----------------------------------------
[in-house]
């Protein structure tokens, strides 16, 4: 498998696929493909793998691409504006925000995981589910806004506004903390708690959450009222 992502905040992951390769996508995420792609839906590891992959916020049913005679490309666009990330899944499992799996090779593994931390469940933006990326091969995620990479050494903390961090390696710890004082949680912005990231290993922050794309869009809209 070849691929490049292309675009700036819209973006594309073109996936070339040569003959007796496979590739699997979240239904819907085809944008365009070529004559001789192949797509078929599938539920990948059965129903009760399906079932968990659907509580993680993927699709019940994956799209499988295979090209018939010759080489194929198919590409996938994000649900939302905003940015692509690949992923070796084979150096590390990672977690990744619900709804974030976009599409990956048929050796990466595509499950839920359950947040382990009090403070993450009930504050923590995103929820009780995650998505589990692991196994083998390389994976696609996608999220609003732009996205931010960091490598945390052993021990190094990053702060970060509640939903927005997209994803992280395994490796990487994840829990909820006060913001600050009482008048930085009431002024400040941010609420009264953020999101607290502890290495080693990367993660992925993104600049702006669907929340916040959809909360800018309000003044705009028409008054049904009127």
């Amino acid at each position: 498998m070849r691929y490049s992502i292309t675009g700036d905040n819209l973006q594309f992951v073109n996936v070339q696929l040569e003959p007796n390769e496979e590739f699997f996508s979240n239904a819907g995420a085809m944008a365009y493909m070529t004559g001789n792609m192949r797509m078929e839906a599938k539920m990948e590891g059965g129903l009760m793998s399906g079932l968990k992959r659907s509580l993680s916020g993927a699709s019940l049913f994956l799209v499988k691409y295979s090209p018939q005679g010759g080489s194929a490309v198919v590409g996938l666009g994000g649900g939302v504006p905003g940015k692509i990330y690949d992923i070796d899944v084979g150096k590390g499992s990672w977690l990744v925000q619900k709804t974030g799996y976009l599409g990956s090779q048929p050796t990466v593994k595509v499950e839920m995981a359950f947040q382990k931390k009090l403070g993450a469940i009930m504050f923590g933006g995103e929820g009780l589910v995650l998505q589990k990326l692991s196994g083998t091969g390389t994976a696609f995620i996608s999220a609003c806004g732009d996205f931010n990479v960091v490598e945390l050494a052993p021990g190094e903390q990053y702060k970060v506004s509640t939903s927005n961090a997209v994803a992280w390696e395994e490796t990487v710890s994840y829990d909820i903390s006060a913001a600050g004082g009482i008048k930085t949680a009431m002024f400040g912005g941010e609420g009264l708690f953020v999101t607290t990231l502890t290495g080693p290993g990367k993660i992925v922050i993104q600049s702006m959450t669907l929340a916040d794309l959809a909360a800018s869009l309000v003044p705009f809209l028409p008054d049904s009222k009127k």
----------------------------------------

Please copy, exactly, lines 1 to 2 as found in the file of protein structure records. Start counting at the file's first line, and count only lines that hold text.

[in-house]
């Protein structure tokens, strides 16, 4: 498998696929493909793998691409504006925000995981589910806004506004903390708690959450009222 992502905040992951390769996508995420792609839906590891992959916020049913005679490309666009990330899944499992799996090779593994931390469940933006990326091969995620990479050494903390961090390696710890004082949680912005990231290993922050794309869009809209 070849691929490049292309675009700036819209973006594309073109996936070339040569003959007796496979590739699997979240239904819907085809944008365009070529004559001789192949797509078929599938539920990948059965129903009760399906079932968990659907509580993680993927699709019940994956799209499988295979090209018939010759080489194929198919590409996938994000649900939302905003940015692509690949992923070796084979150096590390990672977690990744619900709804974030976009599409990956048929050796990466595509499950839920359950947040382990009090403070993450009930504050923590995103929820009780995650998505589990692991196994083998390389994976696609996608999220609003732009996205931010960091490598945390052993021990190094990053702060970060509640939903927005997209994803992280395994490796990487994840829990909820006060913001600050009482008048930085009431002024400040941010609420009264953020999101607290502890290495080693990367993660992925993104600049702006669907929340916040959809909360800018309000003044705009028409008054049904009127």